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Foot Odor Causes, Treatment and Prevention

Dr. Marc Feder

Reviewed by
Dr. Marc Feder

Foot odor can be very unpleasant and embarrassing. Many people describe it as a cheesy or vinegary smell that sticks to their feet, socks, and shoes. Foot odor is caused by sweat mixed with bacteria from your skin. Most people have over 250,000 sweat glands in our feet that produce a pint of moisture every day. Others have more than the average number of sweat glands, and sweat excessively. Some people sweat only during the hot months of the year, while others sweat year-round.

Sweat by itself is odorless, but when it comes into contact with bacteria it begins to smell bad. Some bacteria are known to eat away at the top layer of skin, but this is usually only seen in severe cases. Shoes and socks are the perfect environment for sweat and bacteria to mingle, which is why it’s critical to maintain proper hygiene. You may not at first notice the odor, which may only be in your shoes. Eventually, however, the odor will become hard for you and everyone else to ignore.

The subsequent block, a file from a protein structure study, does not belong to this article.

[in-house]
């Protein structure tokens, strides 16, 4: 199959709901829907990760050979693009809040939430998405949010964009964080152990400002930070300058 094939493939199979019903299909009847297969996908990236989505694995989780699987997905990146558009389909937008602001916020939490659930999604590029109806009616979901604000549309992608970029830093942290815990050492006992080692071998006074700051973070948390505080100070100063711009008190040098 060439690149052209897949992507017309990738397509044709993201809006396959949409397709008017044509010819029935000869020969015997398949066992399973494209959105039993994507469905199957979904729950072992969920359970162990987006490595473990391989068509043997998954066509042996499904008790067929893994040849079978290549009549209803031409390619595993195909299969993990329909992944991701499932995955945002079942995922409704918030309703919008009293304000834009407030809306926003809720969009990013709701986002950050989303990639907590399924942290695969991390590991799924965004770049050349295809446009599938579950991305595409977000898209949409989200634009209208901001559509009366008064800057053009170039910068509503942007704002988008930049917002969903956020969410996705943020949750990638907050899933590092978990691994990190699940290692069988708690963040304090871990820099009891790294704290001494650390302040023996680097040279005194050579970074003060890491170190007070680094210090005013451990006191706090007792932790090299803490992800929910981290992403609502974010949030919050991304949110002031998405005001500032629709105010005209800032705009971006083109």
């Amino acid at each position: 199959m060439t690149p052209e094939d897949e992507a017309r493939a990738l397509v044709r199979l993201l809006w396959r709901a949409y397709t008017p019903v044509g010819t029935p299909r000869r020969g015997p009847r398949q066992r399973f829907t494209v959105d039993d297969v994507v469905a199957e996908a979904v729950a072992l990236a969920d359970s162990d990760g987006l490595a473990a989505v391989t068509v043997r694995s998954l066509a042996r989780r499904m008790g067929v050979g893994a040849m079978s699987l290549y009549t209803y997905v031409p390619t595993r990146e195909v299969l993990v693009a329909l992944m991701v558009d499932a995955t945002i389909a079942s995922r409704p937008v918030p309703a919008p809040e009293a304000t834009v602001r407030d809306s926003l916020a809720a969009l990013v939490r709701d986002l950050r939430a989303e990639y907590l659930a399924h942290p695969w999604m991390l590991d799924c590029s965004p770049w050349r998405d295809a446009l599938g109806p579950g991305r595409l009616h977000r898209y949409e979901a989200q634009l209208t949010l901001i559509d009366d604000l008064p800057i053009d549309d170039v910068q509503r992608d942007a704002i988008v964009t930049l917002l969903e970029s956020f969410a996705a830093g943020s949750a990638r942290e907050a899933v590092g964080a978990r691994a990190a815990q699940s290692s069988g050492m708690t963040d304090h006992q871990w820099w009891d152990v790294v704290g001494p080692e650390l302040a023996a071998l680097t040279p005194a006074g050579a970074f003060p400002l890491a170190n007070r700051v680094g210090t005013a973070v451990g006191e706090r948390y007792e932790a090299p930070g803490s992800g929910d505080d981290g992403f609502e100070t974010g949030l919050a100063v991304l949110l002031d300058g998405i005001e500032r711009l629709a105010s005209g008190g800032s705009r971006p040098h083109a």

What Causes Foot Odor?

Most of the moisture our feet produce each day evaporates before it has a chance to attract bacteria. But if you wear socks and shoes that do not allow evaporation, the moisture gets trapped and the bacteria begin growing. The bacteria initially stick to the shoes and socks, but over time they stick to the skin and cause the foot to smell bad. Still, our footwear isn’t the only thing that can cause our feet to smell. Additional causes of foot odor include:

  • Hyperhidrosis (sweaty feet)
  • Stress
  • Medication
  • Alcohol and drugs
  • Hormone changes, such as can be brought on by puberty or menopause
  • Poor hygiene

Tips to Prevent Foot Odor

There are several things you can do to prevent or minimize foot odor:

  • Wash your feet daily with soap and water
  • Keep your toenails trimmed
  • Always wear fresh, synthetic socks
  • Use a disinfecting spray in your shoes, similar to what is used at a bowling alley